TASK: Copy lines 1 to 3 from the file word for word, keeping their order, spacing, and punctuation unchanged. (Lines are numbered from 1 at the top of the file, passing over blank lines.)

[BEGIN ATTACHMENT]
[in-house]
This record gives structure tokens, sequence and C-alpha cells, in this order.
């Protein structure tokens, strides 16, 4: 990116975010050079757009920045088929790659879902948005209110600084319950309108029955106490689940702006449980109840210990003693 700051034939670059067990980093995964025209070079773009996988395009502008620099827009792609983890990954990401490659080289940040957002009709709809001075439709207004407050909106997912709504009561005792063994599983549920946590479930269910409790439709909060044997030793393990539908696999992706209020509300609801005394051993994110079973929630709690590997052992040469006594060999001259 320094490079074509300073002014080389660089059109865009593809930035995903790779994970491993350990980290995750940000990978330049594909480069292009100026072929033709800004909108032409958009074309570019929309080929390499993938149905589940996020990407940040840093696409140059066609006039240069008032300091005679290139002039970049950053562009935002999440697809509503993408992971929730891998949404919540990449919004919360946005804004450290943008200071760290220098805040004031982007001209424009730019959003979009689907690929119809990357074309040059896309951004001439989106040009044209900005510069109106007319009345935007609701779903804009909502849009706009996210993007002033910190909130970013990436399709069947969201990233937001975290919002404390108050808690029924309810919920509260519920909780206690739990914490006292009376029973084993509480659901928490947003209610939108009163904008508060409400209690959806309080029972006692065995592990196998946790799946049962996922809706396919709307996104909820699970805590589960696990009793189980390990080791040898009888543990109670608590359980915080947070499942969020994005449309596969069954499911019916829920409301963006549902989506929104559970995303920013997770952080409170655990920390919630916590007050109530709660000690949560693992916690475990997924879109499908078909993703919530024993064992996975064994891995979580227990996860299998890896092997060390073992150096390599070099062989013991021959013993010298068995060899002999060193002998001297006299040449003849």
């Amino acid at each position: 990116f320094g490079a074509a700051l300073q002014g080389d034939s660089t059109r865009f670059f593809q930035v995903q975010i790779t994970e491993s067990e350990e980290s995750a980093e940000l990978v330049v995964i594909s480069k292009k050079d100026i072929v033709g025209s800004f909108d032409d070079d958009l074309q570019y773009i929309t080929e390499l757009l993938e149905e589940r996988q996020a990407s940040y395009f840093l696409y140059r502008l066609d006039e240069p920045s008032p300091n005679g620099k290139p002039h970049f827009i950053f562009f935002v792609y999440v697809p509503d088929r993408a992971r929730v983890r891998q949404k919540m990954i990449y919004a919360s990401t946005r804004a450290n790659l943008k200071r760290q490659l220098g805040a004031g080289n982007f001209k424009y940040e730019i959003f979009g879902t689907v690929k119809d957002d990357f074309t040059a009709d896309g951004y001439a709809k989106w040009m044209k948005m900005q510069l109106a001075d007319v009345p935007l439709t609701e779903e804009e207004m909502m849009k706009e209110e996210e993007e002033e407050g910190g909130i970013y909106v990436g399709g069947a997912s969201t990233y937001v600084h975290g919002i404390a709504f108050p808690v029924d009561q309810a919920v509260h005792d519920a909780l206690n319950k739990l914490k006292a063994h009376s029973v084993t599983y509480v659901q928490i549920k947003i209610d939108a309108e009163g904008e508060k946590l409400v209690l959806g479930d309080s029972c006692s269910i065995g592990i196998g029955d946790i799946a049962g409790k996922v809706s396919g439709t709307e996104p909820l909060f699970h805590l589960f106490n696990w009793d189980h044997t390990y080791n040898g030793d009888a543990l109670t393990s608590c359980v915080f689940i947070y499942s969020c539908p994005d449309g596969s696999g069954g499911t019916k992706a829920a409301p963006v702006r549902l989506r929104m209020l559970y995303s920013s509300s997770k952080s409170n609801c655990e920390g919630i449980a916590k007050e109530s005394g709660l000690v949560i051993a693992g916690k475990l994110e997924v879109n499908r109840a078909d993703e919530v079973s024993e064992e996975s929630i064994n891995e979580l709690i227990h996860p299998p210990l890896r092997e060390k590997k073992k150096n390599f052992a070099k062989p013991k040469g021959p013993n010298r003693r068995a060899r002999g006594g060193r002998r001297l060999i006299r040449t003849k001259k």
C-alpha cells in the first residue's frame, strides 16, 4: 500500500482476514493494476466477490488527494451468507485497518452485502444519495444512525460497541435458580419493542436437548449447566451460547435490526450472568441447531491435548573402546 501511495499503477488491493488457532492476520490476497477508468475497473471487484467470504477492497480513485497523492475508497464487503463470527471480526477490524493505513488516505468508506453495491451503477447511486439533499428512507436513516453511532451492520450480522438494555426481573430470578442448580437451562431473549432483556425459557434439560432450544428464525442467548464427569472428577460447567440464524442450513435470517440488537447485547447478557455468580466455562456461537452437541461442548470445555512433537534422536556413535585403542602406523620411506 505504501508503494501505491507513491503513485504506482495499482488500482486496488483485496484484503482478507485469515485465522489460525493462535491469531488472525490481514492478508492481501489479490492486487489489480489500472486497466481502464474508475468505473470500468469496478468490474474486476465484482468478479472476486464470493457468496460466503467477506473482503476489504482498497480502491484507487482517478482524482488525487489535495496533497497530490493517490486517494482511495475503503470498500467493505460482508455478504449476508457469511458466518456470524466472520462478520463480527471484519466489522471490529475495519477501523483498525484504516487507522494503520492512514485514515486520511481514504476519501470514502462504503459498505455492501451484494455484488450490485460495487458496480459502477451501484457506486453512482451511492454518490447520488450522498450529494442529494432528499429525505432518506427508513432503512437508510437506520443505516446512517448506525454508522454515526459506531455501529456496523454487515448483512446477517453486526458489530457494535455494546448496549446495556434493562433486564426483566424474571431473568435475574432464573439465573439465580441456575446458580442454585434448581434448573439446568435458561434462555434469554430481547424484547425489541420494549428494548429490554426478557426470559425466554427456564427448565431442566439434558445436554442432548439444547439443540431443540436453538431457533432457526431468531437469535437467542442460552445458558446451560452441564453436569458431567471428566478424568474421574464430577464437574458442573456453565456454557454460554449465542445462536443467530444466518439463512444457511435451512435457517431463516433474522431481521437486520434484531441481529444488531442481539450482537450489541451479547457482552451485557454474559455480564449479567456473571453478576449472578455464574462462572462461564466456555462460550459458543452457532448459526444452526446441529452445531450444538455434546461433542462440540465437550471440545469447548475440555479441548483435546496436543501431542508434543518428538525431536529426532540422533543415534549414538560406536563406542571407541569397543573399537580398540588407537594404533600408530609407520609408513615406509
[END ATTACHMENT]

[in-house]
This record gives structure tokens, sequence and C-alpha cells, in this order.
């Protein structure tokens, strides 16, 4: 990116975010050079757009920045088929790659879902948005209110600084319950309108029955106490689940702006449980109840210990003693 700051034939670059067990980093995964025209070079773009996988395009502008620099827009792609983890990954990401490659080289940040957002009709709809001075439709207004407050909106997912709504009561005792063994599983549920946590479930269910409790439709909060044997030793393990539908696999992706209020509300609801005394051993994110079973929630709690590997052992040469006594060999001259 320094490079074509300073002014080389660089059109865009593809930035995903790779994970491993350990980290995750940000990978330049594909480069292009100026072929033709800004909108032409958009074309570019929309080929390499993938149905589940996020990407940040840093696409140059066609006039240069008032300091005679290139002039970049950053562009935002999440697809509503993408992971929730891998949404919540990449919004919360946005804004450290943008200071760290220098805040004031982007001209424009730019959003979009689907690929119809990357074309040059896309951004001439989106040009044209900005510069109106007319009345935007609701779903804009909502849009706009996210993007002033910190909130970013990436399709069947969201990233937001975290919002404390108050808690029924309810919920509260519920909780206690739990914490006292009376029973084993509480659901928490947003209610939108009163904008508060409400209690959806309080029972006692065995592990196998946790799946049962996922809706396919709307996104909820699970805590589960696990009793189980390990080791040898009888543990109670608590359980915080947070499942969020994005449309596969069954499911019916829920409301963006549902989506929104559970995303920013997770952080409170655990920390919630916590007050109530709660000690949560693992916690475990997924879109499908078909993703919530024993064992996975064994891995979580227990996860299998890896092997060390073992150096390599070099062989013991021959013993010298068995060899002999060193002998001297006299040449003849």